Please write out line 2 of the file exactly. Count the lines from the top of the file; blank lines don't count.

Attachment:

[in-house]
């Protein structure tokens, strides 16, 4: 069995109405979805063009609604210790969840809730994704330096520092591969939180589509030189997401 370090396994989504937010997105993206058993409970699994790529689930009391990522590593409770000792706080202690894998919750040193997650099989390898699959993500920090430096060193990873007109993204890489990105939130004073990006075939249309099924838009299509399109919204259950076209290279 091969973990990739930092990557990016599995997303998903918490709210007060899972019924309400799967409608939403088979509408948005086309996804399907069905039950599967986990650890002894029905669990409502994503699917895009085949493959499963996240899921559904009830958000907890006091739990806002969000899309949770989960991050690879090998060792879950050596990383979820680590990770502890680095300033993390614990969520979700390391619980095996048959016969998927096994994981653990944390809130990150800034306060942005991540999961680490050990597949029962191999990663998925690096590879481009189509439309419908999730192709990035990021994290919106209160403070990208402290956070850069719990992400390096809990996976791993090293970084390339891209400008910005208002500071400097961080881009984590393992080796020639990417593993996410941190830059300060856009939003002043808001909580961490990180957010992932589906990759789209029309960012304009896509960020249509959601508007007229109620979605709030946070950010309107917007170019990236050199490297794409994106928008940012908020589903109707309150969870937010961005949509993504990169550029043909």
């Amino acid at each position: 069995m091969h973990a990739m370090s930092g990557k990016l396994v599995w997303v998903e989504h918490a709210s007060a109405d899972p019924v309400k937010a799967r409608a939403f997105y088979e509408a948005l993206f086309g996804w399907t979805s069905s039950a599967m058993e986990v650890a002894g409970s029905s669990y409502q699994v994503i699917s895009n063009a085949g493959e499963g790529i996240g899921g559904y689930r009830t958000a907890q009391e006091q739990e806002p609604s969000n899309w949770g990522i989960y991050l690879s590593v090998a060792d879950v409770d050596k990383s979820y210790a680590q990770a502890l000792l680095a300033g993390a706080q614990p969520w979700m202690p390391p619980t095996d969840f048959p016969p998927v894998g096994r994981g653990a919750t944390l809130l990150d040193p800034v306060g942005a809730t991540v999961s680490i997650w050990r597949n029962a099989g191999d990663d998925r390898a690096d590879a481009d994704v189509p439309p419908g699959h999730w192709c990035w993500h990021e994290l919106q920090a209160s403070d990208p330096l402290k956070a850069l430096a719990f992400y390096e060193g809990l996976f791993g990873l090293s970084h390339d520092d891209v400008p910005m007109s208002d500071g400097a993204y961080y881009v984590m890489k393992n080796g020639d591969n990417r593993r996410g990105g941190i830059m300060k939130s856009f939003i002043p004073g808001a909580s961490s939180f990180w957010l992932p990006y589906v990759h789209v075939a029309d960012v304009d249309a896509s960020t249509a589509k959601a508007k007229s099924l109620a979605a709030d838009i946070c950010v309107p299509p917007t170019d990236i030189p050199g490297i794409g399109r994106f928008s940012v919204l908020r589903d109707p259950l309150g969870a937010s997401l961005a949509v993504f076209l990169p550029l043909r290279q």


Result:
């Protein structure tokens, strides 16, 4: 069995109405979805063009609604210790969840809730994704330096520092591969939180589509030189997401 370090396994989504937010997105993206058993409970699994790529689930009391990522590593409770000792706080202690894998919750040193997650099989390898699959993500920090430096060193990873007109993204890489990105939130004073990006075939249309099924838009299509399109919204259950076209290279 091969973990990739930092990557990016599995997303998903918490709210007060899972019924309400799967409608939403088979509408948005086309996804399907069905039950599967986990650890002894029905669990409502994503699917895009085949493959499963996240899921559904009830958000907890006091739990806002969000899309949770989960991050690879090998060792879950050596990383979820680590990770502890680095300033993390614990969520979700390391619980095996048959016969998927096994994981653990944390809130990150800034306060942005991540999961680490050990597949029962191999990663998925690096590879481009189509439309419908999730192709990035990021994290919106209160403070990208402290956070850069719990992400390096809990996976791993090293970084390339891209400008910005208002500071400097961080881009984590393992080796020639990417593993996410941190830059300060856009939003002043808001909580961490990180957010992932589906990759789209029309960012304009896509960020249509959601508007007229109620979605709030946070950010309107917007170019990236050199490297794409994106928008940012908020589903109707309150969870937010961005949509993504990169550029043909």